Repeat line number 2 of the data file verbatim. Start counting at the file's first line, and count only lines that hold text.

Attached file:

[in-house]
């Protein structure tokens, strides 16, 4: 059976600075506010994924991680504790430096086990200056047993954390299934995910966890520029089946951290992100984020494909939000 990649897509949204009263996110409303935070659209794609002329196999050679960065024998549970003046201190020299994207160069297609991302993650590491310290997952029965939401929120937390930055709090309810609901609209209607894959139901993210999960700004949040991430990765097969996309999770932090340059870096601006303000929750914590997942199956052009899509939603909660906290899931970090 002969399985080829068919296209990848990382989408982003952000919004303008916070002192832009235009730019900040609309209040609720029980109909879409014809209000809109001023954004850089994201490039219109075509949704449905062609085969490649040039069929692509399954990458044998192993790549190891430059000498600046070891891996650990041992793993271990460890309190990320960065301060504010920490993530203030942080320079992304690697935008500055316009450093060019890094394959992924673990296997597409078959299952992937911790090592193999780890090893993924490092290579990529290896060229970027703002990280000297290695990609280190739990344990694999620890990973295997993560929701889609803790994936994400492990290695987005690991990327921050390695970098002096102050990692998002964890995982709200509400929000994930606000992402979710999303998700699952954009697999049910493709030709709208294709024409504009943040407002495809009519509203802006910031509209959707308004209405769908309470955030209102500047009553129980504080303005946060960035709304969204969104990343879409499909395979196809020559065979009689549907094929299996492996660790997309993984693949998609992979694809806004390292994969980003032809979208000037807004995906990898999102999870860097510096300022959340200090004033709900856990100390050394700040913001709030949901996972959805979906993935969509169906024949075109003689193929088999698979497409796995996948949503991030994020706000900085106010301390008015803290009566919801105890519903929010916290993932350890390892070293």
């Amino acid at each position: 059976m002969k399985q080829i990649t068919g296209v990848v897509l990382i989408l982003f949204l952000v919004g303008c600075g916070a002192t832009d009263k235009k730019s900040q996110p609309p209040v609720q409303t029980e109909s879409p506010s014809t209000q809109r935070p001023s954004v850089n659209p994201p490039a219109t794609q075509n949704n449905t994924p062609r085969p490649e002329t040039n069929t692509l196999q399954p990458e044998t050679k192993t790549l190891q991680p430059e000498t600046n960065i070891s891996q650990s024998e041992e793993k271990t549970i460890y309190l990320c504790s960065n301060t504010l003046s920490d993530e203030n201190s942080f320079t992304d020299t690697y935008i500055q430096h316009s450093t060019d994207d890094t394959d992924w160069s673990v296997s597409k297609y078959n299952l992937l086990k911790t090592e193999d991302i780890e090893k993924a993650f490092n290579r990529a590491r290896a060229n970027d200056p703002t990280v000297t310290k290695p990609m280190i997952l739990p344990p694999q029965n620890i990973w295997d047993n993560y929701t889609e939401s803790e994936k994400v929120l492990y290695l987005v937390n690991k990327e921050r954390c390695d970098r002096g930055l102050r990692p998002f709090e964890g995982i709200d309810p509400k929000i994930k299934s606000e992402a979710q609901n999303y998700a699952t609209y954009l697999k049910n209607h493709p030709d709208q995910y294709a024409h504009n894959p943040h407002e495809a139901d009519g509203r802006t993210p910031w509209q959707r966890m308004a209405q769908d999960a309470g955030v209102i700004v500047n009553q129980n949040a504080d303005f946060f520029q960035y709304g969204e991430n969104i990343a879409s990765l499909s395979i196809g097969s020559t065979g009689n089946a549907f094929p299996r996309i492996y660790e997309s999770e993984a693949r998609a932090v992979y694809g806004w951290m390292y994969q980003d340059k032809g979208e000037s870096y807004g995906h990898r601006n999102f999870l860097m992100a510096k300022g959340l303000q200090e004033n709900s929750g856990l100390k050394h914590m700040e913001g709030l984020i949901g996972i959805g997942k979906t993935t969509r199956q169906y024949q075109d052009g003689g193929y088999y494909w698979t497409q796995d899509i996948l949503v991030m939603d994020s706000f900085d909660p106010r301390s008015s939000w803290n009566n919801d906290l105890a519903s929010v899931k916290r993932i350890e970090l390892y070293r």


């Protein structure tokens, strides 16, 4: 059976600075506010994924991680504790430096086990200056047993954390299934995910966890520029089946951290992100984020494909939000 990649897509949204009263996110409303935070659209794609002329196999050679960065024998549970003046201190020299994207160069297609991302993650590491310290997952029965939401929120937390930055709090309810609901609209209607894959139901993210999960700004949040991430990765097969996309999770932090340059870096601006303000929750914590997942199956052009899509939603909660906290899931970090 002969399985080829068919296209990848990382989408982003952000919004303008916070002192832009235009730019900040609309209040609720029980109909879409014809209000809109001023954004850089994201490039219109075509949704449905062609085969490649040039069929692509399954990458044998192993790549190891430059000498600046070891891996650990041992793993271990460890309190990320960065301060504010920490993530203030942080320079992304690697935008500055316009450093060019890094394959992924673990296997597409078959299952992937911790090592193999780890090893993924490092290579990529290896060229970027703002990280000297290695990609280190739990344990694999620890990973295997993560929701889609803790994936994400492990290695987005690991990327921050390695970098002096102050990692998002964890995982709200509400929000994930606000992402979710999303998700699952954009697999049910493709030709709208294709024409504009943040407002495809009519509203802006910031509209959707308004209405769908309470955030209102500047009553129980504080303005946060960035709304969204969104990343879409499909395979196809020559065979009689549907094929299996492996660790997309993984693949998609992979694809806004390292994969980003032809979208000037807004995906990898999102999870860097510096300022959340200090004033709900856990100390050394700040913001709030949901996972959805979906993935969509169906024949075109003689193929088999698979497409796995996948949503991030994020706000900085106010301390008015803290009566919801105890519903929010916290993932350890390892070293």